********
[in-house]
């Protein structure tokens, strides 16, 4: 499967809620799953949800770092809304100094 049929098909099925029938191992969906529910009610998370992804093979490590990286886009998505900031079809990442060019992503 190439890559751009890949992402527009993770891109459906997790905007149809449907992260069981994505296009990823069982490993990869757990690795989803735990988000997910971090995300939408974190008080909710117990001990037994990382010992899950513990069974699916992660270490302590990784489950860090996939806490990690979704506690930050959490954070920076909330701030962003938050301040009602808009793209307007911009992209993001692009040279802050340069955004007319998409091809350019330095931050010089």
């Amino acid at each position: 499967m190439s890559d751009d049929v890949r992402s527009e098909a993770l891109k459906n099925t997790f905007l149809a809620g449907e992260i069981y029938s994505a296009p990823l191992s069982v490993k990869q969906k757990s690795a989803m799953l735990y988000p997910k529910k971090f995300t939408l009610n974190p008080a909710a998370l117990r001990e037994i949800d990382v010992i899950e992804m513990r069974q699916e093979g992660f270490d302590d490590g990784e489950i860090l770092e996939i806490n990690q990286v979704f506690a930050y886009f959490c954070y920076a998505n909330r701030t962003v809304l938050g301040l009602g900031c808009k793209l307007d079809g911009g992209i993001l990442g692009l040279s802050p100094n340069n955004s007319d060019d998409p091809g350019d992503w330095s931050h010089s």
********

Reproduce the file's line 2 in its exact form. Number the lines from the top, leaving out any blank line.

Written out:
């Protein structure tokens, strides 16, 4: 499967809620799953949800770092809304100094 049929098909099925029938191992969906529910009610998370992804093979490590990286886009998505900031079809990442060019992503 190439890559751009890949992402527009993770891109459906997790905007149809449907992260069981994505296009990823069982490993990869757990690795989803735990988000997910971090995300939408974190008080909710117990001990037994990382010992899950513990069974699916992660270490302590990784489950860090996939806490990690979704506690930050959490954070920076909330701030962003938050301040009602808009793209307007911009992209993001692009040279802050340069955004007319998409091809350019330095931050010089």